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    ABSTRACT: In some countries, diabetic kidney disease (DKD) is responsible for half of all new patients requiring renal replacement therapy (RRT). Understanding the relationship between early and later stages of DKD is important as it is a preventable cause of renal failure. This review aims to establish the trends in end-stage renal disease (ESRD) due to diabetes in the United Kingdom as the first step in this understanding. Using annual reports from the UK Renal Registry, we summarise the presentation, incidence, prevalence and survival of ESRD patients with diabetes over the last 10-15 years. Between 1995 and 2009, initiation of RRT in diabetes patients increased from 12.3 to 27.6 patients per million population (pmp). These rates are approximately five times less than those of Caucasians in the United States suggesting fundamental differences in early DKD management. Survival of diabetic patients on dialysis has improved such that prevalent numbers on RRT increased from 47 to 117 pmp in a 12-year period. A longer time to prepare patients for RRT is strongly related with better outcomes. In 2002, 23% of all patients with diabetic nephropathy were referred late, within 90 days of RRT start; by 2009, this figure had fallen to 11.2%. Access to renal transplantation, the best form of RRT, has improved with almost 12.5% of new transplants occurring in patients with diabetes compared to 8.3% in 1997. End Stage DKD is more extensively and better treated now than in the late 1990 s and coincides with a time of rapid expansion of UK renal services. More diabetes patients start RRT, patients are referred earlier and survive longer. The prevalence of end-stage DKD is 2.5 times what it was just over 10 years ago. However, across the United Kingdom, there still exists variation in the incidence and outcomes of end-stage DKD. That these figures have grown so much but are still dwarfed by other countries' burden of DKD merits further research. Further prevention of DKD is achievable for the United Kingdom and particularly critical for developing nations who can least afford the expensive 'option' of RRT.
    Journal of Renal Care 02/2012; 38 Suppl 1(s1):12-22. DOI:10.1111/j.1755-6686.2012.00273.x
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    • "The most common causes of ESRD in the United States are diabetes and hypertension [4], while the incidence of nondiabetic ESRD, such as glomerular diseases and cystic diseases, are increasing. Autosomal-dominant polycystic kidney disease (ADPKD) is the most common life-threatening, lethal genetic disease, affecting approximately 7 million people worldwide. "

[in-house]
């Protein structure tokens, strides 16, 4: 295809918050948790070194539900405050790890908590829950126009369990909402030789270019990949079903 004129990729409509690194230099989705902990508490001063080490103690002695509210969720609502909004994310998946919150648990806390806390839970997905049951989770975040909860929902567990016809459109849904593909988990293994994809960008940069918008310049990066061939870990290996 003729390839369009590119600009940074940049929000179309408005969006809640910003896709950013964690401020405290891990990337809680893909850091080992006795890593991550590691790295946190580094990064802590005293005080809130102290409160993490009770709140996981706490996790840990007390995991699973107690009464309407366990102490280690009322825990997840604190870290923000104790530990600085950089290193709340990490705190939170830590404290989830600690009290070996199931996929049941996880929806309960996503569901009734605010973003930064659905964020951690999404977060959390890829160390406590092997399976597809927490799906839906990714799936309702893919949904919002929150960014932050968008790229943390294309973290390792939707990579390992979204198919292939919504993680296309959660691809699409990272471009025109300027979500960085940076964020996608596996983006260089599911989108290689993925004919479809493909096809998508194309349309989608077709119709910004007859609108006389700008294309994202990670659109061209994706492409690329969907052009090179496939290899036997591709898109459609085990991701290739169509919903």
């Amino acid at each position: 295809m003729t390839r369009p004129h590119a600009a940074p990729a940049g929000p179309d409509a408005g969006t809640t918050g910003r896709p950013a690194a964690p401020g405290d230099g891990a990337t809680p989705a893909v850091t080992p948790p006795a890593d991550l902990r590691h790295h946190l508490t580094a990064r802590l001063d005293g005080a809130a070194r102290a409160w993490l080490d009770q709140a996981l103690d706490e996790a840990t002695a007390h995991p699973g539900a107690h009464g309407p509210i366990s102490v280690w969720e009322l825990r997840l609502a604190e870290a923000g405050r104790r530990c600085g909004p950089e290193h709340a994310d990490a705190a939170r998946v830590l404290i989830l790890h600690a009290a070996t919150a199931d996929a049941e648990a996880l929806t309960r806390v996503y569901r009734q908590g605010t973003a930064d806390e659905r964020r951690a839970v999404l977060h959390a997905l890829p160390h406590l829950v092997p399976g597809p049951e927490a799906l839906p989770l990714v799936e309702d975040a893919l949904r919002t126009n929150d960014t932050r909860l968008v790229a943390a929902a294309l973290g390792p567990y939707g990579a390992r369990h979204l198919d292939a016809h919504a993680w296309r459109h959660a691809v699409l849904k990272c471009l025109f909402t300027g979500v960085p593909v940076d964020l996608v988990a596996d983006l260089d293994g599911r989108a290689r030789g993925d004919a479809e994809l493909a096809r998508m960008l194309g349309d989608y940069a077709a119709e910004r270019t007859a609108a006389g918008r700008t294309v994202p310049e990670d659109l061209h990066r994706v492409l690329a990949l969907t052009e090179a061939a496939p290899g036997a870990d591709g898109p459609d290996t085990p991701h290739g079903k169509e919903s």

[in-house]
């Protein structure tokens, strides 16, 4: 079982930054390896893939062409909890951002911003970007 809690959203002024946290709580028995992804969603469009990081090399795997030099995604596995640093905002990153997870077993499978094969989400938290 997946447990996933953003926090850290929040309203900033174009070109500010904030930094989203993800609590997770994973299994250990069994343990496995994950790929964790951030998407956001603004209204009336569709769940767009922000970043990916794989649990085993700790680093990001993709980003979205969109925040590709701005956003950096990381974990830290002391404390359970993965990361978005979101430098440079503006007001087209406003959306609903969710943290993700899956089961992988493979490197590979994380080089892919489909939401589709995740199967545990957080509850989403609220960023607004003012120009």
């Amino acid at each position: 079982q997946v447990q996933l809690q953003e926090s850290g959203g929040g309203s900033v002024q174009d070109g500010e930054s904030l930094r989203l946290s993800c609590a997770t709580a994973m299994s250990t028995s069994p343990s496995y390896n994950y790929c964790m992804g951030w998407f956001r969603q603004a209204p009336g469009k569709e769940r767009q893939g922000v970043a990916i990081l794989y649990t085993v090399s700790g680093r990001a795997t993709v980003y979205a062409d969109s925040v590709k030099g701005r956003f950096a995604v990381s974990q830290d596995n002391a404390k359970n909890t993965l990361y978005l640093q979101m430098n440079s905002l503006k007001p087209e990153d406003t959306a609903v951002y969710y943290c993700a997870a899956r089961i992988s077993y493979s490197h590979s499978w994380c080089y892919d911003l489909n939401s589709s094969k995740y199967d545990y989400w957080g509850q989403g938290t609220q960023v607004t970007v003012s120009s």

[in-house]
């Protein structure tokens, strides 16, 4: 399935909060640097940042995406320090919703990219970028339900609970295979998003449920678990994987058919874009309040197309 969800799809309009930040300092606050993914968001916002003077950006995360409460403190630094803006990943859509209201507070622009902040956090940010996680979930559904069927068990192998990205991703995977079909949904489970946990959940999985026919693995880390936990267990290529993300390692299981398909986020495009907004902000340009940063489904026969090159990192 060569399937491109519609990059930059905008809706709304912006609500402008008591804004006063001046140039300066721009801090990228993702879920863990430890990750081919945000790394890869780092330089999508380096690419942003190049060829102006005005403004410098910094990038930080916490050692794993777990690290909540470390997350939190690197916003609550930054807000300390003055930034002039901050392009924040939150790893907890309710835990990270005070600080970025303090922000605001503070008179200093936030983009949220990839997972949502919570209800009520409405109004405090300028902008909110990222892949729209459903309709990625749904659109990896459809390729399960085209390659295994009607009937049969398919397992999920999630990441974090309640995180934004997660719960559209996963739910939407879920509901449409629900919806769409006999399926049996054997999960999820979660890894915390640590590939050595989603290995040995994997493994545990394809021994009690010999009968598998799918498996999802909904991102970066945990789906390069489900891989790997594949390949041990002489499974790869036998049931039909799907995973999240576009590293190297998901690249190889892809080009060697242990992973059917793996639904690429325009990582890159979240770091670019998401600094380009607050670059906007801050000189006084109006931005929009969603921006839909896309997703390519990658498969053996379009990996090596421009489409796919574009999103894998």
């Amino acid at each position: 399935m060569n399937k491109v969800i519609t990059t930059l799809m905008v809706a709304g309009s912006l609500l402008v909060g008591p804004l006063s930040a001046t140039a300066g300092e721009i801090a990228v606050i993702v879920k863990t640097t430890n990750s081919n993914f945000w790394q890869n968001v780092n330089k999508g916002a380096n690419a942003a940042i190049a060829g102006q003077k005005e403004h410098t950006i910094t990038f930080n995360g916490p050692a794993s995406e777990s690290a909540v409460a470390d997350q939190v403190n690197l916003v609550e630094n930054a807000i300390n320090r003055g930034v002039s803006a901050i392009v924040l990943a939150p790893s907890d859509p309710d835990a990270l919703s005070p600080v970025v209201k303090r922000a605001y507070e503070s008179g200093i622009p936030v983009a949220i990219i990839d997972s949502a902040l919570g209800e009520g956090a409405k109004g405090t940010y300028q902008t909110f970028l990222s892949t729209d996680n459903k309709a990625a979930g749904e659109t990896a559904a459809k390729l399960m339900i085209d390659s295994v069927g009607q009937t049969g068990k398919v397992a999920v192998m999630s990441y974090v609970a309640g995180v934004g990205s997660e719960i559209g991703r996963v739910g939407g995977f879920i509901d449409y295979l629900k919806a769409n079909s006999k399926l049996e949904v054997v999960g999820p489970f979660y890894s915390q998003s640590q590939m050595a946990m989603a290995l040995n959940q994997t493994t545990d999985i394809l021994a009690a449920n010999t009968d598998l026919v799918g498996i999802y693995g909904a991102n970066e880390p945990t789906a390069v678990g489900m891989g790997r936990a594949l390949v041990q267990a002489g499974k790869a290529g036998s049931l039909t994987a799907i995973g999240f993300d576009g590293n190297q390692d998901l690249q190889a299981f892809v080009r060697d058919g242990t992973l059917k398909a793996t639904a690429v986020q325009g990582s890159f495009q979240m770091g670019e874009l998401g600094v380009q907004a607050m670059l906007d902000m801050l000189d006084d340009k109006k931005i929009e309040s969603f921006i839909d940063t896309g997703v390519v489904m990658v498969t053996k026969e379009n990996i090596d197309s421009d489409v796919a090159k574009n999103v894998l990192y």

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    ABSTRACT: End-stage renal disease (ESRD) is a major public health problem. Although kidney transplantation is a viable therapeutic option, this therapy is associated with significant limitations, including a shortage of donor organs. Induced pluripotent stem (iPS) cell technology, which allows derivation of patient-specific pluripotent stem cells, could provide a possible alternative modality for kidney replacement therapy for patients with ESRD. The feasibility of iPS cell generation from patients with a history of ESRD was investigated using lentiviral vectors expressing pluripotency-associated factors. In the present article we report, for the first time, generation of iPS cells from kidney transplant recipients with a history of autosomal-dominant polycystic kidney disease (ADPKD), systemic lupus erythematosus, or Wilms tumor and ESRD. Lentiviral transduction of OCT4, SOX2, KLF4 and c-MYC, under feeder-free conditions, resulted in reprogramming of skin-derived keratinocytes. Keratinocyte-derived iPS cells exhibited properties of human embryonic stem cells, including morphology, growth properties, expression of pluripotency genes and surface markers, spontaneous differentiation and teratoma formation. All iPS cell clones from the ADPKD patient retained the conserved W3842X mutation in exon 41 of the PKD1 gene. Our results demonstrate successful iPS cell generation from patients with a history of ESRD, PKD1 gene mutation, or chronic immunosuppression. iPS cells from autosomal kidney diseases, such as ADPKD, would provide unique opportunities to study patient-specific disease pathogenesis in vitro.
    Stem Cell Research & Therapy 12/2011; 2(6):48. DOI:10.1186/scrt89 · 3.37 Impact Factor